One odd little side-note before we move on: I was checking out the C++11 features available in Embarcadero’s C++ compiler. In one of their blogs, the company says, “C++11 support by BCC64 is based on Clang 3.1; for more information, see http://clang.llvm.org/cxx_status.html.” And indeed, there was a clang executable in their bin directory. I tried to run it, but it would just freeze for a long time before finally doing anything. I’m not sure what was happening there; as such, I used the other one I downloaded separately.


There’s a semi-official build of the LLVM compiler that integrates with Visual Studio. I installed it and nothing would compile within Visual Studio; I received errors when it tried to compile Visual Studio’s own header files. But from the command line, I was able to set up the path and other environment variables, and after that it worked just fine.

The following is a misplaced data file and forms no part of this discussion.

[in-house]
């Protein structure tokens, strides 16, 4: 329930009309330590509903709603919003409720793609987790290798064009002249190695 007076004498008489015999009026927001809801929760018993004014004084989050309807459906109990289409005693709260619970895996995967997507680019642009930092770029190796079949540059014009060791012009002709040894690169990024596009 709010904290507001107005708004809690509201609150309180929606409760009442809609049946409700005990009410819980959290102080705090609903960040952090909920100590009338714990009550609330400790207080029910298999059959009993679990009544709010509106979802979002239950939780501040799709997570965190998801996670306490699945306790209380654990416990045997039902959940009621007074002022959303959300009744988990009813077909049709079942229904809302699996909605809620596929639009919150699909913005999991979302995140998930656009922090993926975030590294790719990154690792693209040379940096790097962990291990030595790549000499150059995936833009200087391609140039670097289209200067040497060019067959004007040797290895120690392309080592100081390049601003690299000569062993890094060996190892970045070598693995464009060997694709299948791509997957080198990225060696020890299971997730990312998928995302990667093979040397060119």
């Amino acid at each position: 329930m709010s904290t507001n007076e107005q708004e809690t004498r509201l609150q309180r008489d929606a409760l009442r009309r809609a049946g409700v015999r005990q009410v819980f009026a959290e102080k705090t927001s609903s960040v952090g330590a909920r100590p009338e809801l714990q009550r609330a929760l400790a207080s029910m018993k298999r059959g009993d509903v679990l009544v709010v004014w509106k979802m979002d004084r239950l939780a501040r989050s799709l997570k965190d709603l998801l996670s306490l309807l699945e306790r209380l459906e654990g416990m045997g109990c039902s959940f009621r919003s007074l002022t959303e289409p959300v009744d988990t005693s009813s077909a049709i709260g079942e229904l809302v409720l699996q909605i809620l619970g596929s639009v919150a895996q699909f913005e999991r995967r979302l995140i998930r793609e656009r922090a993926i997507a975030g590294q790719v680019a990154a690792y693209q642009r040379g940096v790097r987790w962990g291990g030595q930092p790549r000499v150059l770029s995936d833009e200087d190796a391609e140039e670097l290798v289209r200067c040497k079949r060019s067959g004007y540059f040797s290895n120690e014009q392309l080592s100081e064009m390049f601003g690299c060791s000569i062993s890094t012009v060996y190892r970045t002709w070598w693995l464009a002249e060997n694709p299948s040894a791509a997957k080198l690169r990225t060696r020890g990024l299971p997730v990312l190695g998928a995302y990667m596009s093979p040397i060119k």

The Tests

The last time I published tests of C++ compilers, some people commented about why I would bother testing the times to compile. So let’s address that right now. First, I personally have no real use for the compile times, and clearly some readers didn’t, either.

But some organizations do, for various reasons. If they determine that two compilers meet all their needs and are essentially equal in every aspect, they will probably consider other factors to help them decide which one to settle on. Price is one possible factor. But if they’re compiling thousands of files daily, they may want to make sure the build completes in a reasonable timeframe. As we saw in my last article, the difference in compile times wasn’t huge, but the differences were still there. So I’m mostly offering the time-data here for completeness’ sake.